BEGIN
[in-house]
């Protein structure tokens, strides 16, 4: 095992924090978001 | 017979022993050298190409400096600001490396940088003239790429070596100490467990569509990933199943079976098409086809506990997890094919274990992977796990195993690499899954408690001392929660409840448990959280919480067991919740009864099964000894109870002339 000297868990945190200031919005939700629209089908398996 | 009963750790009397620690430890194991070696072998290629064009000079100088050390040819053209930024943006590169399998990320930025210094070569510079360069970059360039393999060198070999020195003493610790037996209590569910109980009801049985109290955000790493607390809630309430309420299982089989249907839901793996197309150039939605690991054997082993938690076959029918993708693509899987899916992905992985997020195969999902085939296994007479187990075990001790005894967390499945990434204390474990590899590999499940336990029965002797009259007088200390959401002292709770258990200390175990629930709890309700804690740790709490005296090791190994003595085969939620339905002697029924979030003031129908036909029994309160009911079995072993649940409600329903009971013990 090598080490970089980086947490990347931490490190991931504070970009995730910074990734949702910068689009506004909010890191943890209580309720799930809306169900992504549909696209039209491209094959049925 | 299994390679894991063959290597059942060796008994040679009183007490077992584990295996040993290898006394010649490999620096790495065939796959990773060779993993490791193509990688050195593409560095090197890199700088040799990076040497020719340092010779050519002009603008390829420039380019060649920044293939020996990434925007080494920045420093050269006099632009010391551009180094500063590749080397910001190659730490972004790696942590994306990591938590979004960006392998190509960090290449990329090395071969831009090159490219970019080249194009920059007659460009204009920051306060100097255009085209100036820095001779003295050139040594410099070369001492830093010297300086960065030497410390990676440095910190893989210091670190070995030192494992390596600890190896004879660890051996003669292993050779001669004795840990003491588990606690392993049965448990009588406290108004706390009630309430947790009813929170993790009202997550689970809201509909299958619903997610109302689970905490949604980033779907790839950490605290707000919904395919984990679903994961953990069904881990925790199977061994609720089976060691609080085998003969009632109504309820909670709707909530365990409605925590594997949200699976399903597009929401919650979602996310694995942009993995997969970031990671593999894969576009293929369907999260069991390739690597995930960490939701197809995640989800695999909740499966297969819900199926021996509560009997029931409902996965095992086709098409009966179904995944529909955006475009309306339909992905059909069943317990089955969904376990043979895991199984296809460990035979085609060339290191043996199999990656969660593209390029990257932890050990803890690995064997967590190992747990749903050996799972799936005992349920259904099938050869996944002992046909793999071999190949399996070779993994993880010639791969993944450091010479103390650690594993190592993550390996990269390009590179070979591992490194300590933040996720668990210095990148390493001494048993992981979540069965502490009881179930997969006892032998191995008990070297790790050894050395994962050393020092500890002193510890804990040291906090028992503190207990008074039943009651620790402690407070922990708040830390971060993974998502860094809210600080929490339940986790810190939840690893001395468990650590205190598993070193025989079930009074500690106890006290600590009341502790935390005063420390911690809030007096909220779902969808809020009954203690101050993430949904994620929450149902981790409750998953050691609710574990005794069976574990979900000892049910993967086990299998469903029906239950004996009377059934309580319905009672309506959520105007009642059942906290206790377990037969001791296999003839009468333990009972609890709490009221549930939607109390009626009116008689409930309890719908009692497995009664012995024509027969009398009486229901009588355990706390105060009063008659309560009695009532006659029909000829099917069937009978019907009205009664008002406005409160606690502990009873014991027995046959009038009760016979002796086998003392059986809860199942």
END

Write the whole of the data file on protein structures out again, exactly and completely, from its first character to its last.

[in-house]
């Protein structure tokens, strides 16, 4: 095992924090978001 | 017979022993050298190409400096600001490396940088003239790429070596100490467990569509990933199943079976098409086809506990997890094919274990992977796990195993690499899954408690001392929660409840448990959280919480067991919740009864099964000894109870002339 000297868990945190200031919005939700629209089908398996 | 009963750790009397620690430890194991070696072998290629064009000079100088050390040819053209930024943006590169399998990320930025210094070569510079360069970059360039393999060198070999020195003493610790037996209590569910109980009801049985109290955000790493607390809630309430309420299982089989249907839901793996197309150039939605690991054997082993938690076959029918993708693509899987899916992905992985997020195969999902085939296994007479187990075990001790005894967390499945990434204390474990590899590999499940336990029965002797009259007088200390959401002292709770258990200390175990629930709890309700804690740790709490005296090791190994003595085969939620339905002697029924979030003031129908036909029994309160009911079995072993649940409600329903009971013990 090598080490970089980086947490990347931490490190991931504070970009995730910074990734949702910068689009506004909010890191943890209580309720799930809306169900992504549909696209039209491209094959049925 | 299994390679894991063959290597059942060796008994040679009183007490077992584990295996040993290898006394010649490999620096790495065939796959990773060779993993490791193509990688050195593409560095090197890199700088040799990076040497020719340092010779050519002009603008390829420039380019060649920044293939020996990434925007080494920045420093050269006099632009010391551009180094500063590749080397910001190659730490972004790696942590994306990591938590979004960006392998190509960090290449990329090395071969831009090159490219970019080249194009920059007659460009204009920051306060100097255009085209100036820095001779003295050139040594410099070369001492830093010297300086960065030497410390990676440095910190893989210091670190070995030192494992390596600890190896004879660890051996003669292993050779001669004795840990003491588990606690392993049965448990009588406290108004706390009630309430947790009813929170993790009202997550689970809201509909299958619903997610109302689970905490949604980033779907790839950490605290707000919904395919984990679903994961953990069904881990925790199977061994609720089976060691609080085998003969009632109504309820909670709707909530365990409605925590594997949200699976399903597009929401919650979602996310694995942009993995997969970031990671593999894969576009293929369907999260069991390739690597995930960490939701197809995640989800695999909740499966297969819900199926021996509560009997029931409902996965095992086709098409009966179904995944529909955006475009309306339909992905059909069943317990089955969904376990043979895991199984296809460990035979085609060339290191043996199999990656969660593209390029990257932890050990803890690995064997967590190992747990749903050996799972799936005992349920259904099938050869996944002992046909793999071999190949399996070779993994993880010639791969993944450091010479103390650690594993190592993550390996990269390009590179070979591992490194300590933040996720668990210095990148390493001494048993992981979540069965502490009881179930997969006892032998191995008990070297790790050894050395994962050393020092500890002193510890804990040291906090028992503190207990008074039943009651620790402690407070922990708040830390971060993974998502860094809210600080929490339940986790810190939840690893001395468990650590205190598993070193025989079930009074500690106890006290600590009341502790935390005063420390911690809030007096909220779902969808809020009954203690101050993430949904994620929450149902981790409750998953050691609710574990005794069976574990979900000892049910993967086990299998469903029906239950004996009377059934309580319905009672309506959520105007009642059942906290206790377990037969001791296999003839009468333990009972609890709490009221549930939607109390009626009116008689409930309890719908009692497995009664012995024509027969009398009486229901009588355990706390105060009063008659309560009695009532006659029909000829099917069937009978019907009205009664008002406005409160606690502990009873014991027995046959009038009760016979002796086998003392059986809860199942």